Swift Falls from Top 10 in RedMonk Programming Language Rankings
- By David Ramel
- August 10, 2018
RedMonk noted the "relatively static nature of the top 10 languages" in its new programming language popularity report, but one notable change in that higher echelon is the exit of Swift.
Swift, introduced by Apple about four years ago, quickly became the new darling of the industry, exhibiting the fastest growth rate RedMonk has seen, cracking the top 10 in the January 2018 quarterly report.
In the June report issued today (Aug. 10), however, it fell back to 11. Ironically, it was surpassed by Objective-C, Apple's 34-year-old legacy language for iOS and other development that Swift was introduced to supplant. Though RedMonk advises against reading too much into incremental changes in its rankings, it called out Swift's one-step drop for special attention.
As it has done previously, RedMonk noted the lack of a server-side presence (something IBM has been trying to rectify in its enterprise Swift push) as a factor in its popularity.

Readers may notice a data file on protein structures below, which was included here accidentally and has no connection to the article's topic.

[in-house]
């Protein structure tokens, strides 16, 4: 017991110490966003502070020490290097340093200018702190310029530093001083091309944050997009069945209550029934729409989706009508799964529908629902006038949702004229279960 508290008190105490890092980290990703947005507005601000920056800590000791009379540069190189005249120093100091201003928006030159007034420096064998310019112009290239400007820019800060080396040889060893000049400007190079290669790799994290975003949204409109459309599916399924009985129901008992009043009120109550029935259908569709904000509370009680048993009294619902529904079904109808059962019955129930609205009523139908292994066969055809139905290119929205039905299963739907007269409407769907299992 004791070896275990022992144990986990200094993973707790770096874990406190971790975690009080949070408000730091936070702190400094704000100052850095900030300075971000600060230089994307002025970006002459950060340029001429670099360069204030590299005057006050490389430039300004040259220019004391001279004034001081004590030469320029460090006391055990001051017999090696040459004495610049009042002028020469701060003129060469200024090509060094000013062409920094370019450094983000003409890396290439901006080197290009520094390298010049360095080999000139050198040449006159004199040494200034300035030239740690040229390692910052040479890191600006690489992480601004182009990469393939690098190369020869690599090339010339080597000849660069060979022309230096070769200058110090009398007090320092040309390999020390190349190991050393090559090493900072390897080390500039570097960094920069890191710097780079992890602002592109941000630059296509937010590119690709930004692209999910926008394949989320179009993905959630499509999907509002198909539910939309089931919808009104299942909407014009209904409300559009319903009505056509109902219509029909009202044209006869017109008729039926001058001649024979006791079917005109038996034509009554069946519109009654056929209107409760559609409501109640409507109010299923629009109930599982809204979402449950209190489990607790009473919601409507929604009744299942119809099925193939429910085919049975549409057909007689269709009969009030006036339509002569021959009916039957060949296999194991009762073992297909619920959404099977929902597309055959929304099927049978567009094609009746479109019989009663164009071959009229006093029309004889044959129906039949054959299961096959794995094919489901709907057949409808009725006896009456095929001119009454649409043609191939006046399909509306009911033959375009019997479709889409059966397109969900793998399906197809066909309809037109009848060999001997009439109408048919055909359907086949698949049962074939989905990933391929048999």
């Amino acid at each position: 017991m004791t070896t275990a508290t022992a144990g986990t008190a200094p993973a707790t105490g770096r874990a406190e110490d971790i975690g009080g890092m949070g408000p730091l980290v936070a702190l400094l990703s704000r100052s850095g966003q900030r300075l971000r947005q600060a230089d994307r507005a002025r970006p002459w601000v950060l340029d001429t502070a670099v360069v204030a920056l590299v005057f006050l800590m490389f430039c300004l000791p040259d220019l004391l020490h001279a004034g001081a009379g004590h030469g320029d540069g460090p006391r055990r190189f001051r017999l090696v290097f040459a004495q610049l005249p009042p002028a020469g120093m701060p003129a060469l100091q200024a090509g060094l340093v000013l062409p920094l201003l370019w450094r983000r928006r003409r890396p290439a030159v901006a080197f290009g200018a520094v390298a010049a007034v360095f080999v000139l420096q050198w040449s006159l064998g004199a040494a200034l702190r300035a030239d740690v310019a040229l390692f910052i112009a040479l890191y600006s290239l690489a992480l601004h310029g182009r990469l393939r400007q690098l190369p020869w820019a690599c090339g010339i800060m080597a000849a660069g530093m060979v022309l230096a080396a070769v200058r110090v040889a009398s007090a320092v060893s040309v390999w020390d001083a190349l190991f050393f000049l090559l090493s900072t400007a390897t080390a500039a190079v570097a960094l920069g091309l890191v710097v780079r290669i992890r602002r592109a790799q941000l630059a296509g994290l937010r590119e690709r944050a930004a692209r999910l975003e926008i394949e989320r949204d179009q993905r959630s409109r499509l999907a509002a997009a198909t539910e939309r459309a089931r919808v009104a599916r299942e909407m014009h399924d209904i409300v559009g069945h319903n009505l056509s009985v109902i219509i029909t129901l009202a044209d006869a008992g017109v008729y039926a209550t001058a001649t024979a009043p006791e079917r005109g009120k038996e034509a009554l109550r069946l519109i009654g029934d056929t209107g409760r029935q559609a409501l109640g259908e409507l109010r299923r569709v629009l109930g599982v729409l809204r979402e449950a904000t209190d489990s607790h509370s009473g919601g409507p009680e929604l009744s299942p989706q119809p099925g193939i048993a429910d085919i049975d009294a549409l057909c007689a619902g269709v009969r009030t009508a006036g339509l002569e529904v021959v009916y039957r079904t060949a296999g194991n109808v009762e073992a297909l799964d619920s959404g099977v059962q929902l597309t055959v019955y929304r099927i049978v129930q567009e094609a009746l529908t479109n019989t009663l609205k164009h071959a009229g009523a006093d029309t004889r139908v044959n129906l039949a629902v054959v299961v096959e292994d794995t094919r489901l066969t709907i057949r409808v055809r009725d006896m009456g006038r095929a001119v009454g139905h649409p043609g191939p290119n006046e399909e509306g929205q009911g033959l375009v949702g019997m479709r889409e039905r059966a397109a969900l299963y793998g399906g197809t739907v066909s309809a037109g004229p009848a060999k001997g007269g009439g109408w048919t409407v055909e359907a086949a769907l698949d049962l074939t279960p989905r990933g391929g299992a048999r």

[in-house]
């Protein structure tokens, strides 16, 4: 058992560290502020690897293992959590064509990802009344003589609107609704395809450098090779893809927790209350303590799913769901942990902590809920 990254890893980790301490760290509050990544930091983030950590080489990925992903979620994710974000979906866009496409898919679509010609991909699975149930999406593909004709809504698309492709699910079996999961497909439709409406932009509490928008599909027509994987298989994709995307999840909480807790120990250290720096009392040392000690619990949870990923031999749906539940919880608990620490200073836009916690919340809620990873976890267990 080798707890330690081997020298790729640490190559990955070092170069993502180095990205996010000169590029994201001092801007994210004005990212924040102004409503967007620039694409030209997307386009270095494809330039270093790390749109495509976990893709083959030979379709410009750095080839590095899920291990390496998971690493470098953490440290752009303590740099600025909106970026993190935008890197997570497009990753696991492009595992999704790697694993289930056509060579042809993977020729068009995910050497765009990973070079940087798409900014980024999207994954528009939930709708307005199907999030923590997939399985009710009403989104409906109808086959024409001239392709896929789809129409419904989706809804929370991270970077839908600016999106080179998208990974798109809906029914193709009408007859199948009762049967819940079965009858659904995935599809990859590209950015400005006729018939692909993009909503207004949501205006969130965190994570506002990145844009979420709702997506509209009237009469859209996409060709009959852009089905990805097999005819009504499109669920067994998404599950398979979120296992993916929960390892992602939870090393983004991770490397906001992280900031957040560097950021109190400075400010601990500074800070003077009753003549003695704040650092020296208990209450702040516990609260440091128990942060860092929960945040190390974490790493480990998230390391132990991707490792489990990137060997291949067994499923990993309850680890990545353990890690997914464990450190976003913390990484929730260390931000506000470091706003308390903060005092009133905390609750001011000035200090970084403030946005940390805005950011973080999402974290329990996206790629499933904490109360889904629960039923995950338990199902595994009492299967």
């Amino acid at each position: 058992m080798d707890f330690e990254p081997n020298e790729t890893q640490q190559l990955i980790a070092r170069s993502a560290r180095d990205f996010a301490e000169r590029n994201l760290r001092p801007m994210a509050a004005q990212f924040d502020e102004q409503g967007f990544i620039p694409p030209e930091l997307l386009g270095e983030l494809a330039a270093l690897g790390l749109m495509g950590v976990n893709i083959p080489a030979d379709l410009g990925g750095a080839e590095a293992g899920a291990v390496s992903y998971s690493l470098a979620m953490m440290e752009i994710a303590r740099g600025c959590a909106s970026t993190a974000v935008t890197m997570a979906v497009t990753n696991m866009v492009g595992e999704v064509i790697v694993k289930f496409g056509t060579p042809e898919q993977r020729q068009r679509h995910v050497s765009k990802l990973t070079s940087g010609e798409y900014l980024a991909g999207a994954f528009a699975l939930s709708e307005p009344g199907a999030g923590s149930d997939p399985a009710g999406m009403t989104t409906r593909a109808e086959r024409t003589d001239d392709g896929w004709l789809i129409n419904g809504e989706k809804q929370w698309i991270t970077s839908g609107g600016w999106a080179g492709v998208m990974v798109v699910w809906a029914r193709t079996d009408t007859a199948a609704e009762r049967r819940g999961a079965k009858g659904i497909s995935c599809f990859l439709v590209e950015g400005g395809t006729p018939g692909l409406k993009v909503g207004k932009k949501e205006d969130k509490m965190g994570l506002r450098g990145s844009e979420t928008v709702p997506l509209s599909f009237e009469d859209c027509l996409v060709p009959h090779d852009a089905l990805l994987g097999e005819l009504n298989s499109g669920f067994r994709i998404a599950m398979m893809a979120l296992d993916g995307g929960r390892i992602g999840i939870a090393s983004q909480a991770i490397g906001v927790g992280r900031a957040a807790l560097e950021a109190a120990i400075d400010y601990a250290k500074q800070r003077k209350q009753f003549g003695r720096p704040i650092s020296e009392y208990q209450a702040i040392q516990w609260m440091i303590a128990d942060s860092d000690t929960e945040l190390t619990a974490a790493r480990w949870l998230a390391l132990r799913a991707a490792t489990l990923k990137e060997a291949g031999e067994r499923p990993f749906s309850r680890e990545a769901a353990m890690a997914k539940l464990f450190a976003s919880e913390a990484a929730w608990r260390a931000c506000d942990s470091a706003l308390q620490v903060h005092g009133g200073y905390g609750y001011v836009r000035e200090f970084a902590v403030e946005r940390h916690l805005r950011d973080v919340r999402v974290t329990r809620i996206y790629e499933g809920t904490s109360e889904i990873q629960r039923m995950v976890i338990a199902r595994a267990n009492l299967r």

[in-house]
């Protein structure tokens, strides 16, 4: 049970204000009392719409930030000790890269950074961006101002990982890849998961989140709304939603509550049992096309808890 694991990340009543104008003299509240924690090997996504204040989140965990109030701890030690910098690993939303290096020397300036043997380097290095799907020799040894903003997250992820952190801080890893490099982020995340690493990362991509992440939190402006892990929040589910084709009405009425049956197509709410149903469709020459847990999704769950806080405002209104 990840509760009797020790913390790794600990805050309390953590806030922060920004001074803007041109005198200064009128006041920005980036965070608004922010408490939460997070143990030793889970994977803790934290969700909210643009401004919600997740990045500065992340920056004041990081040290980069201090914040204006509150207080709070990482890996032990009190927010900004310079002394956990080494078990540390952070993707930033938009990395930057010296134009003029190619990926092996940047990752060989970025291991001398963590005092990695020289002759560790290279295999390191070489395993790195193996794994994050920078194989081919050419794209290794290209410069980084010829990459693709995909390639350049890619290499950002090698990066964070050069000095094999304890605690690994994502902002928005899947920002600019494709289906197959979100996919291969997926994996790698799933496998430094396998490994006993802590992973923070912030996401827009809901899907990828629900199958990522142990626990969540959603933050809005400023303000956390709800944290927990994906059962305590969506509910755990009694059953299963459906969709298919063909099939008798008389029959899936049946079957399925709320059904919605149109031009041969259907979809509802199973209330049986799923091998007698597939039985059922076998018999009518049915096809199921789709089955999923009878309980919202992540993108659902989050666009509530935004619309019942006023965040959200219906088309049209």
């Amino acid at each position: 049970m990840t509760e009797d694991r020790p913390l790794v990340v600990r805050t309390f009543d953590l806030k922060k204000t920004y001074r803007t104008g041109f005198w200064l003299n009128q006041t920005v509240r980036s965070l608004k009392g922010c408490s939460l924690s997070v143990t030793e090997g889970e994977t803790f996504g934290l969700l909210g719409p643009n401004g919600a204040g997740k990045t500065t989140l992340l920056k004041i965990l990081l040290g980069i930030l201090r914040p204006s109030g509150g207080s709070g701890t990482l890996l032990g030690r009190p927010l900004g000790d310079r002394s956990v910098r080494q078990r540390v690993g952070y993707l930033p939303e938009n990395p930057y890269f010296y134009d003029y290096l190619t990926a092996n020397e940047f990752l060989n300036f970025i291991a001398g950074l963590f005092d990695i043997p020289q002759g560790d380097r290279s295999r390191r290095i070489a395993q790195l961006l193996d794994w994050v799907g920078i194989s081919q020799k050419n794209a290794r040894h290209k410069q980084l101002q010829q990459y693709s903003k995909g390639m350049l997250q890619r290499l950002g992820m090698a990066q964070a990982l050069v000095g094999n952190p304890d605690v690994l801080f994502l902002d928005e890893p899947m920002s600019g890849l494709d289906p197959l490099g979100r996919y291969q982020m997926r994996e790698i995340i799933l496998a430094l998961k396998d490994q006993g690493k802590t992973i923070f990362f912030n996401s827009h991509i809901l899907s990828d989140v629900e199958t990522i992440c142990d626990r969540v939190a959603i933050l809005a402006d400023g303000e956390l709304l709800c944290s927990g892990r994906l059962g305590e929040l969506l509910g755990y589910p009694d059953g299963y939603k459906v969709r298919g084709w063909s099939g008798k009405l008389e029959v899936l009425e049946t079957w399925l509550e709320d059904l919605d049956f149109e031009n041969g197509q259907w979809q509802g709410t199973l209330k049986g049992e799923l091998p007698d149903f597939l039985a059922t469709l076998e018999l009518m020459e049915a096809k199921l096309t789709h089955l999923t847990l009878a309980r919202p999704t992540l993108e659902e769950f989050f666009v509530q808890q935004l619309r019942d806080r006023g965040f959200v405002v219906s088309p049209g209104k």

"The only change within our top 10 languages this quarter was Swift's demotion from a tie with Objective-C back to the 11th spot on our list," RedMonk said. "This has the consequence of boosting Objective-C from a tie for 10th to outright 9th place. This may seem consequential, but the reality is that the difference in their collective rankings, while measurable, is slight. While it has yet to break in to the top 10 and stay there, Swift's adoption and usage remains robust. If or when it is ever established as a server-side language as IBM and others have attempted to push at times, its ceiling is virtually unlimited."
Here's the top 20 (including ties):
For comparison, here's the June 2017 top 20:
Here's a RedMonk June 2018 report plot including many more languages:
For further comparison, here are the latest programming language popularity reports from IEEE Spectrum and TIOBE, issued a couple weeks ago.
Here's RedMonk's methodology:
While the means of collection has changed, the basic process remains the same: we extract language rankings from GitHub and Stack Overflow, and combine them for a ranking that attempts to reflect both code (GitHub) and discussion (Stack Overflow) traction. The idea is not to offer a statistically valid representation of current usage, but rather to correlate language discussion and usage in an effort to extract insights into potential future adoption trends.
David Ramel is an editor and writer for Converge360.